Do you have the CF1 (alloy top) or later (plastic top) engine? The CF1 has "80" stamped in the middle of the temperature gauge, whereas the later engines had "90" in the middle of the gauge.
Note that "80" on the CF1 gauge is actually 90C..
Now then.... the thermostat should open at 86C (actual) and the fan comes on at 92C (actual). The fan cools the engine down to 90C (actual) before turning off. This sounds like what your car is doing (so I'm guessing you have a plastic top engine/90C gauge).
Because the fan stays on so long .. and then the tempearature climbs again, it suggests that the coolant is not being circulated quickly enough. Quicker circulation would see it more evenly cooled, rather than just a small volume of it. It could be a partially blocked radiatore, a faulty thermostat or possibly a duff water pump.
In terms of cheapness to test:
1) Radiatore: You should drain the coolant from the radiator and give it a severe flushing with cold water. Remove any gunk in there and try to clear anything that looks like a blockage.
If you have brown goo in the system, this is not good. Refill with clean water.. let the engine idle a bit.. drain the water and repeat... until the water comes out clean.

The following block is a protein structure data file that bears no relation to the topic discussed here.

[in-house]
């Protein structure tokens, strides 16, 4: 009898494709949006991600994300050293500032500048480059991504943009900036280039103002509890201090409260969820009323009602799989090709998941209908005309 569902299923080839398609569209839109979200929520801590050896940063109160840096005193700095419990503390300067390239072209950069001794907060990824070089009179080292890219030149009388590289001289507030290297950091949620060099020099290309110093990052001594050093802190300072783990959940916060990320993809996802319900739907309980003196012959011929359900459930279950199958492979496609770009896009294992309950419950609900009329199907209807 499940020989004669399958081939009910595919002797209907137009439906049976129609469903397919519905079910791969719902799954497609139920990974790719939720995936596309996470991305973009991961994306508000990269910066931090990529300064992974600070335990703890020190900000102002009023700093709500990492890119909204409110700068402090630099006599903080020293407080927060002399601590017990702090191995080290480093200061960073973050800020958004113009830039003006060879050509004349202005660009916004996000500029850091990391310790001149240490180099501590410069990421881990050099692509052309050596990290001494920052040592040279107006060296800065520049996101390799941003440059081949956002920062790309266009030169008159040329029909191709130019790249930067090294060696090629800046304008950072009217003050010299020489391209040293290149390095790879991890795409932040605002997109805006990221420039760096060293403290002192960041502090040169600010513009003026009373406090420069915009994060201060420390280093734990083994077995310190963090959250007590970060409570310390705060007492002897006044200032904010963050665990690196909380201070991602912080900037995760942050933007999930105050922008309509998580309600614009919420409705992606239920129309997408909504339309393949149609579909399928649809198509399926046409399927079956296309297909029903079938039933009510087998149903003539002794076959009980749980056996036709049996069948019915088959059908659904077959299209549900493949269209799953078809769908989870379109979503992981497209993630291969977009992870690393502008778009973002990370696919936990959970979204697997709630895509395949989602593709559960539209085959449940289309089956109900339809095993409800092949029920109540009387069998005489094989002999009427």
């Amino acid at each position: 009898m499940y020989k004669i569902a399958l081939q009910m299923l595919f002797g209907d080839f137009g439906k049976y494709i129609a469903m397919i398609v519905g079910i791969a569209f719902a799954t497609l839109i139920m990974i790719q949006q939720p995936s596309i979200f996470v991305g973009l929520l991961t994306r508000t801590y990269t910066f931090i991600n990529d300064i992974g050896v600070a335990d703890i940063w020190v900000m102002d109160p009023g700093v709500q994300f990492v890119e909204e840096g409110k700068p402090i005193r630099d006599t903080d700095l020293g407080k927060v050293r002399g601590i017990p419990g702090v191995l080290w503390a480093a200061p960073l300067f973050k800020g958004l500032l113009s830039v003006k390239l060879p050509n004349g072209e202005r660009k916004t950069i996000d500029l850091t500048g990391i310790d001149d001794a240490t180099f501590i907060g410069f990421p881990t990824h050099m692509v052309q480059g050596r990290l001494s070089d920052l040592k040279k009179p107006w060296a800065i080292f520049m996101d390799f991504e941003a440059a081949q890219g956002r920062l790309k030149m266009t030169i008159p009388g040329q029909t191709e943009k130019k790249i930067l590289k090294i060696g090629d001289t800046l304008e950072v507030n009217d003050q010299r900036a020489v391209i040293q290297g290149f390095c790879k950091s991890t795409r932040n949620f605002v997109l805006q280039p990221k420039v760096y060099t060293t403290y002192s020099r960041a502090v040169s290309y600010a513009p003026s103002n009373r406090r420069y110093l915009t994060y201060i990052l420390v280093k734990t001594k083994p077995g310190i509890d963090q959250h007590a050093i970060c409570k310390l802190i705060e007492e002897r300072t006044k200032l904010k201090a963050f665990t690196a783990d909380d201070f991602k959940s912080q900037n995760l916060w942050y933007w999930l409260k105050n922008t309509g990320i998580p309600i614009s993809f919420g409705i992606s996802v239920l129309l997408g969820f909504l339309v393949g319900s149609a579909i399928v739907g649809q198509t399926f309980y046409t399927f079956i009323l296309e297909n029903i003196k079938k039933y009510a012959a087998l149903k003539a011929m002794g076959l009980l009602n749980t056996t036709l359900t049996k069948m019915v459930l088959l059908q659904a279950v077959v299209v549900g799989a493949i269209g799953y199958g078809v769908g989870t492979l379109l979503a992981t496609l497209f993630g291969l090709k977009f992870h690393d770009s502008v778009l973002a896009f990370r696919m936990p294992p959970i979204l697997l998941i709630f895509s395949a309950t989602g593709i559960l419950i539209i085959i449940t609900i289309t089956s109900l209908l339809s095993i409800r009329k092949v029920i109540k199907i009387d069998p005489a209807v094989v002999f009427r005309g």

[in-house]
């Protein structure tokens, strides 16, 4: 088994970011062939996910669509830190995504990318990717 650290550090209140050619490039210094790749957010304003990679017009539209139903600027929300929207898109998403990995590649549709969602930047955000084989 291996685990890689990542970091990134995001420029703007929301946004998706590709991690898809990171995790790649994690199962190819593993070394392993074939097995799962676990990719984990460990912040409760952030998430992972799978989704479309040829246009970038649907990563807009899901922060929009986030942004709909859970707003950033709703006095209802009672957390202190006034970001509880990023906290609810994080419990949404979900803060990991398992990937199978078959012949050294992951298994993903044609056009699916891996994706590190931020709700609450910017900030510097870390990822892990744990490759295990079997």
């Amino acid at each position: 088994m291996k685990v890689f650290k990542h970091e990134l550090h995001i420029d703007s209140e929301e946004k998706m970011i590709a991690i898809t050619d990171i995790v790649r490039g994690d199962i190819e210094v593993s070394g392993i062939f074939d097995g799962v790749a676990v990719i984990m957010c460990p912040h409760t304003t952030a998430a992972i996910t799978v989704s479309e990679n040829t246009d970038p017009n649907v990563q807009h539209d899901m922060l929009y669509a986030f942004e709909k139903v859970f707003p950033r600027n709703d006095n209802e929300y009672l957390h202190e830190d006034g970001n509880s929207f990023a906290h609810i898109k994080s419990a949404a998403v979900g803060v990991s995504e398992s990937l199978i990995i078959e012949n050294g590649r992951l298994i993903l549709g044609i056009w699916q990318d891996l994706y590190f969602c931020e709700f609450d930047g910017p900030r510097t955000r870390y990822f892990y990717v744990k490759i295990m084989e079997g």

If you have just nice clear green or pink coolant in the rad'... it's not the rad'.
As an aside... don't tip old anti-freeze down the drain. Take it to your local recycling place. Don't get any on your face or lips (it's veeeery highly toxic).
2) Thermostat: If your rad is flushed and/or has nice new coolant in there (go for the pink stuff, since you're changing it) and the problem persists... it could be the thermostat. This is a simple bolt-on job (make sure you get the correct one for your engine.. they're very similar but different). CF1 is the more expensive of the two types.
3) Pump: If the flushed rad' and the new stat' doesn't fix it.. it could be the water pump. How old is your pump in age/miles? To change the pump you have to remove the cam-belt so it's worth changing the cambelt and tensioner at the same time.. which makes it an expensive job ... but at least that's that sorted for the next 36,000 miles.
Water pumps on the T/Spark can generally run to over 100,000 miles but if you change it every second cam-belt (i.e. 72,000 miles) then the beast will never go wrong. Leaving it for 3 cam-belts (108,000) might be a bit too much.